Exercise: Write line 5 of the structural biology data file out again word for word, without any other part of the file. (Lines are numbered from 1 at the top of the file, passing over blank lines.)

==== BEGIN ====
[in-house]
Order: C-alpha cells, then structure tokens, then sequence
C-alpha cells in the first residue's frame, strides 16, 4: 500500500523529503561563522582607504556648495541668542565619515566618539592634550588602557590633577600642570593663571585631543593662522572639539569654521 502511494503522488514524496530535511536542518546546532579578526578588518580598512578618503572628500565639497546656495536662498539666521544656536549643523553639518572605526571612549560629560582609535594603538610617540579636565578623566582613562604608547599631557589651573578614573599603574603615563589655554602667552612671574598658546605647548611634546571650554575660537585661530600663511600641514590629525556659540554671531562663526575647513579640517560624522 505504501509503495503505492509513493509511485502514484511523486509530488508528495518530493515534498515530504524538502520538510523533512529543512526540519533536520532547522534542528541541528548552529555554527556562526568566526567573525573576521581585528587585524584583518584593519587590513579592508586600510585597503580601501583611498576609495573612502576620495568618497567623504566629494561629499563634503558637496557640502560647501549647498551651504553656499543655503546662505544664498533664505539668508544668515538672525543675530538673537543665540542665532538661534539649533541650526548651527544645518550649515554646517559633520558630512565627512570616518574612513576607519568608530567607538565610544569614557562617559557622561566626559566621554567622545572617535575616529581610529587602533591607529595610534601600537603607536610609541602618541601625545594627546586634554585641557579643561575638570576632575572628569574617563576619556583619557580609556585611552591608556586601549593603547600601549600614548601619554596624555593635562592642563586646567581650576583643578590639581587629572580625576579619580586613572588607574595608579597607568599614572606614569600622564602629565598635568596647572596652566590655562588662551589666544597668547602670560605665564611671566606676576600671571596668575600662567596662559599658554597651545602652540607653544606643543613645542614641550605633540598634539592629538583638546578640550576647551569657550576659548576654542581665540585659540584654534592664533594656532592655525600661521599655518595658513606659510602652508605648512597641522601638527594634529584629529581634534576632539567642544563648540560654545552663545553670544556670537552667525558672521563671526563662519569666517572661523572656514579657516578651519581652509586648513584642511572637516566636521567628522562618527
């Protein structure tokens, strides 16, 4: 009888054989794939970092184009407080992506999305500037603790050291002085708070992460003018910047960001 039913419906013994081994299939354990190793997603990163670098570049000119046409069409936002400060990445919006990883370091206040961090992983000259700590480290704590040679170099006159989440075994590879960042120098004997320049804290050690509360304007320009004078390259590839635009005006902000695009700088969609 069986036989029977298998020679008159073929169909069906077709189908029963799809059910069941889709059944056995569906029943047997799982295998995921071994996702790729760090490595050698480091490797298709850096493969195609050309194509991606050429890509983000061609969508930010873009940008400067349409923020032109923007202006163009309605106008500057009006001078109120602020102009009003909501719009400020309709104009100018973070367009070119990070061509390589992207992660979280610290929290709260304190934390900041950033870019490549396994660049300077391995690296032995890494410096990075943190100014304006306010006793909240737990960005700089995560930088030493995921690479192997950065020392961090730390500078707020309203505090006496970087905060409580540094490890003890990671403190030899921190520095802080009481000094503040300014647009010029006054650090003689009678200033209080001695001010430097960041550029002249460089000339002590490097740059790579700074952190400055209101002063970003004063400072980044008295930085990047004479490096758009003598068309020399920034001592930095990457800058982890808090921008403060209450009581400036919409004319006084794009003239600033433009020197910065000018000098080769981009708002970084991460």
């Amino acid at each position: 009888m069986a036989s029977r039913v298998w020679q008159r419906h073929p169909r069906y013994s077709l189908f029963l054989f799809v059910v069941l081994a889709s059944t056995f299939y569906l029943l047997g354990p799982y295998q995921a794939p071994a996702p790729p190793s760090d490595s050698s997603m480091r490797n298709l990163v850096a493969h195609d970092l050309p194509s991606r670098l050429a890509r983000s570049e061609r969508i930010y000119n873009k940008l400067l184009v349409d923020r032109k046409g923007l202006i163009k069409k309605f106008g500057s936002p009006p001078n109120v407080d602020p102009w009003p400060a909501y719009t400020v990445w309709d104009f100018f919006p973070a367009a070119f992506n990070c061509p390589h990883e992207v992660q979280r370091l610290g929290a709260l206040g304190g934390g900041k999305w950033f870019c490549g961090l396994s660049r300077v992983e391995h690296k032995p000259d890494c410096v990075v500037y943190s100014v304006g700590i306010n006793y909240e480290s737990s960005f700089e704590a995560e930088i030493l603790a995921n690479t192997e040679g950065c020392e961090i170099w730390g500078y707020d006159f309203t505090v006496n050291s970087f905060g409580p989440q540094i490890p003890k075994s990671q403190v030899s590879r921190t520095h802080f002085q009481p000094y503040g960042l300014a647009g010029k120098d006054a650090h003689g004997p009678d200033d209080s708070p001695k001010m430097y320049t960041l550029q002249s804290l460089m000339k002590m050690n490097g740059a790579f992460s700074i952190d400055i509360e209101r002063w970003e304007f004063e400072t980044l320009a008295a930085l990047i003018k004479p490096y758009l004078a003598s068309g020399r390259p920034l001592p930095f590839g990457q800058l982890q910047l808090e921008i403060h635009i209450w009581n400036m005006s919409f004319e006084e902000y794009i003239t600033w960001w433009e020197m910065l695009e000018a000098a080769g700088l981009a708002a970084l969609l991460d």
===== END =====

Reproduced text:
């Amino acid at each position: 009888m069986a036989s029977r039913v298998w020679q008159r419906h073929p169909r069906y013994s077709l189908f029963l054989f799809v059910v069941l081994a889709s059944t056995f299939y569906l029943l047997g354990p799982y295998q995921a794939p071994a996702p790729p190793s760090d490595s050698s997603m480091r490797n298709l990163v850096a493969h195609d970092l050309p194509s991606r670098l050429a890509r983000s570049e061609r969508i930010y000119n873009k940008l400067l184009v349409d923020r032109k046409g923007l202006i163009k069409k309605f106008g500057s936002p009006p001078n109120v407080d602020p102009w009003p400060a909501y719009t400020v990445w309709d104009f100018f919006p973070a367009a070119f992506n990070c061509p390589h990883e992207v992660q979280r370091l610290g929290a709260l206040g304190g934390g900041k999305w950033f870019c490549g961090l396994s660049r300077v992983e391995h690296k032995p000259d890494c410096v990075v500037y943190s100014v304006g700590i306010n006793y909240e480290s737990s960005f700089e704590a995560e930088i030493l603790a995921n690479t192997e040679g950065c020392e961090i170099w730390g500078y707020d006159f309203t505090v006496n050291s970087f905060g409580p989440q540094i490890p003890k075994s990671q403190v030899s590879r921190t520095h802080f002085q009481p000094y503040g960042l300014a647009g010029k120098d006054a650090h003689g004997p009678d200033d209080s708070p001695k001010m430097y320049t960041l550029q002249s804290l460089m000339k002590m050690n490097g740059a790579f992460s700074i952190d400055i509360e209101r002063w970003e304007f004063e400072t980044l320009a008295a930085l990047i003018k004479p490096y758009l004078a003598s068309g020399r390259p920034l001592p930095f590839g990457q800058l982890q910047l808090e921008i403060h635009i209450w009581n400036m005006s919409f004319e006084e902000y794009i003239t600033w960001w433009e020197m910065l695009e000018a000098a080769g700088l981009a708002a970084l969609l991460d």